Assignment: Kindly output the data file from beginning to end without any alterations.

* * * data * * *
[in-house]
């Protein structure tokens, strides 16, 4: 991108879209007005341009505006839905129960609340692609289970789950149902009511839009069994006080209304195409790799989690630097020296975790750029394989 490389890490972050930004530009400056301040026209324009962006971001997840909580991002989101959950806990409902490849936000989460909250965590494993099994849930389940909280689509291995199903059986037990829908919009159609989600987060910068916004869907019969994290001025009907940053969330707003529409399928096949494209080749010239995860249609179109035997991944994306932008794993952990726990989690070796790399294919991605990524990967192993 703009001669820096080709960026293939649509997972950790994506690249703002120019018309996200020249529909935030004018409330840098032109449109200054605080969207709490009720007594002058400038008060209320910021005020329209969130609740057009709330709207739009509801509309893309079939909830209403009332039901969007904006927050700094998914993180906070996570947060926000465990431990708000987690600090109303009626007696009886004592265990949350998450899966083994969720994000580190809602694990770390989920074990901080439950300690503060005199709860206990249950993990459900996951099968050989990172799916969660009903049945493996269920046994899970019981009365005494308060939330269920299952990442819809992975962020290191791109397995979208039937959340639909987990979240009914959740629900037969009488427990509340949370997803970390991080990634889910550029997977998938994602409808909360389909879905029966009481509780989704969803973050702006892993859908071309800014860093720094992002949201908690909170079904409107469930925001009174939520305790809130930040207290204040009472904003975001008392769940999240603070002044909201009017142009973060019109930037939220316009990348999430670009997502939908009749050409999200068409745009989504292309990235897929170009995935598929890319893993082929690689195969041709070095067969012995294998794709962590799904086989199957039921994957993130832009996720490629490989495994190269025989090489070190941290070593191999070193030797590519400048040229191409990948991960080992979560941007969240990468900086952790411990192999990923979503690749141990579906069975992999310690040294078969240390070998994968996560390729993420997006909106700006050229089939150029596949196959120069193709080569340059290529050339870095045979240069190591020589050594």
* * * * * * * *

[in-house]
């Protein structure tokens, strides 16, 4: 991108879209007005341009505006839905129960609340692609289970789950149902009511839009069994006080209304195409790799989690630097020296975790750029394989 490389890490972050930004530009400056301040026209324009962006971001997840909580991002989101959950806990409902490849936000989460909250965590494993099994849930389940909280689509291995199903059986037990829908919009159609989600987060910068916004869907019969994290001025009907940053969330707003529409399928096949494209080749010239995860249609179109035997991944994306932008794993952990726990989690070796790399294919991605990524990967192993 703009001669820096080709960026293939649509997972950790994506690249703002120019018309996200020249529909935030004018409330840098032109449109200054605080969207709490009720007594002058400038008060209320910021005020329209969130609740057009709330709207739009509801509309893309079939909830209403009332039901969007904006927050700094998914993180906070996570947060926000465990431990708000987690600090109303009626007696009886004592265990949350998450899966083994969720994000580190809602694990770390989920074990901080439950300690503060005199709860206990249950993990459900996951099968050989990172799916969660009903049945493996269920046994899970019981009365005494308060939330269920299952990442819809992975962020290191791109397995979208039937959340639909987990979240009914959740629900037969009488427990509340949370997803970390991080990634889910550029997977998938994602409808909360389909879905029966009481509780989704969803973050702006892993859908071309800014860093720094992002949201908690909170079904409107469930925001009174939520305790809130930040207290204040009472904003975001008392769940999240603070002044909201009017142009973060019109930037939220316009990348999430670009997502939908009749050409999200068409745009989504292309990235897929170009995935598929890319893993082929690689195969041709070095067969012995294998794709962590799904086989199957039921994957993130832009996720490629490989495994190269025989090489070190941290070593191999070193030797590519400048040229191409990948991960080992979560941007969240990468900086952790411990192999990923979503690749141990579906069975992999310690040294078969240390070998994968996560390729993420997006909106700006050229089939150029596949196959120069193709080569340059290529050339870095045979240069190591020589050594």